This slim treasure of poetry is a multi-textual collection consisting of photographs, documents, letters, poems and diary entries. I found myself mesmerised from the first page to the last. It is uniquely creative and meticulously crafted.
Sindiswa Busuku-Mathese wrote the original version as part of her Master’s thesis in Creative Writing.She has also published poems in different poetry journals and has recently been short-listed for the inaugural Gerald Kraak Award.
The poet explores a personal family history; a family history that is peculiar to South Africa where we often choose our family without requiring a blood tie. It begins in 1931 in far away West Yorkshire, delving into a far away childhood and uneasy family relationships. The photos are creased and dog-eared which contributes to the sense of long gone times. It ends in Durban in the early 2000’s with a funeral.
In between West Yorkshire and Durban, the poet documents key moments, sometimes from the perspective of the child then later from the perspective of the adult. It seems as if she is attempting to make sense of her life with its mysteries and unusualness by interrogating the lives of those who formed her. The result is one that illuminates how it is the simple things that form a life. It is intriguing to decipher the different texts to pick up a narrative thread of sorts but not one that is obvious. The links between different lives are tenuous and delicate yet deeply felt.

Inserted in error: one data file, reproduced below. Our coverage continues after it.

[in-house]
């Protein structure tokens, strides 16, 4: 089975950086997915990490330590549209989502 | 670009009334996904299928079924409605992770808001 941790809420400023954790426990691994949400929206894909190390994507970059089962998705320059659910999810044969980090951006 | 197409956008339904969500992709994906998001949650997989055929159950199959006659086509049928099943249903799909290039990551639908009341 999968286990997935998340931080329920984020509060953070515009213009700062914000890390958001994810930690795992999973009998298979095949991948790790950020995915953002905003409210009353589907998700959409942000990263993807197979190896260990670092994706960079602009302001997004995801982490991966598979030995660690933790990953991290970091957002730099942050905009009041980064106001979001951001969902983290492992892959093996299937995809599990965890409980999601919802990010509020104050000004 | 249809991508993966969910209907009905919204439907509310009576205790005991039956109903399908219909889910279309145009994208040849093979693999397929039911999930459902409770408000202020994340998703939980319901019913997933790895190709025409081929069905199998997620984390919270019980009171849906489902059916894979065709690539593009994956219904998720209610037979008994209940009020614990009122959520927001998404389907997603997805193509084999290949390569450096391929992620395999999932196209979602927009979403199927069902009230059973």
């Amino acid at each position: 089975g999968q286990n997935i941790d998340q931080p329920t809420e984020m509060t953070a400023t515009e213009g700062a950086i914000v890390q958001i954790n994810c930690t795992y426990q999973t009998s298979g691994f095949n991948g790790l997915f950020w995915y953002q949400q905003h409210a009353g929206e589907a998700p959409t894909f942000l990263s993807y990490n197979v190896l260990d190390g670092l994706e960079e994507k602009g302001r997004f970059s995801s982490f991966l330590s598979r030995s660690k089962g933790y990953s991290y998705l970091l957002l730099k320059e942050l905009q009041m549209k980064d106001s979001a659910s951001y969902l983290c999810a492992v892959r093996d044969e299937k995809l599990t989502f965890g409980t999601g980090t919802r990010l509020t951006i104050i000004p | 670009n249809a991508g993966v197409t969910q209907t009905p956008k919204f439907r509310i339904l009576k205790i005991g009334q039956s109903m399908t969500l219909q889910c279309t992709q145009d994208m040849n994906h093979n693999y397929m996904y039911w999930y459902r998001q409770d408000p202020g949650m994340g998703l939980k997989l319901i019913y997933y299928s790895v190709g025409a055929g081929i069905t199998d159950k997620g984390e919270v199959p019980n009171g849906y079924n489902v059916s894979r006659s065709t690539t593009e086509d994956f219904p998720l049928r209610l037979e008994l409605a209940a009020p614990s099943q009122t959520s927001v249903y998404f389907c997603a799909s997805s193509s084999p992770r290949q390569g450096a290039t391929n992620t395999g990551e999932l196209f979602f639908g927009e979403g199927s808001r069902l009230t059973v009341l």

The Mother and the Father are the two critical important figures in this work. She deftly speaks in their voices and then switches to her own. This switch in perspective adds layers of emotion and shows remarkable insight. Another switch is that between matter-of-fact relating of events to lyrical verse that grips the heart.
A sample from Mother’s Lyric (i);
This is fevered ground
this is how the earth swells
this is the soil’s hot breath meeting the chill
Dad, after all these years, I still roll
an orange under my foot in order
to loosen the skin for easy peeling,
you taught me that as a child.
– You never told me who taught you.
Sindiswa Busuku-Mathese writes of absence and of presence, of love and laughter and of the questions which do not always have answers. All with a delicate and tender touch.
(The collection is available in Cape Town at The Book Lounge, Clark’s Books and Chimurenga. It can also be ordered online from Botsotso via email on firstname.lastname@example.org.)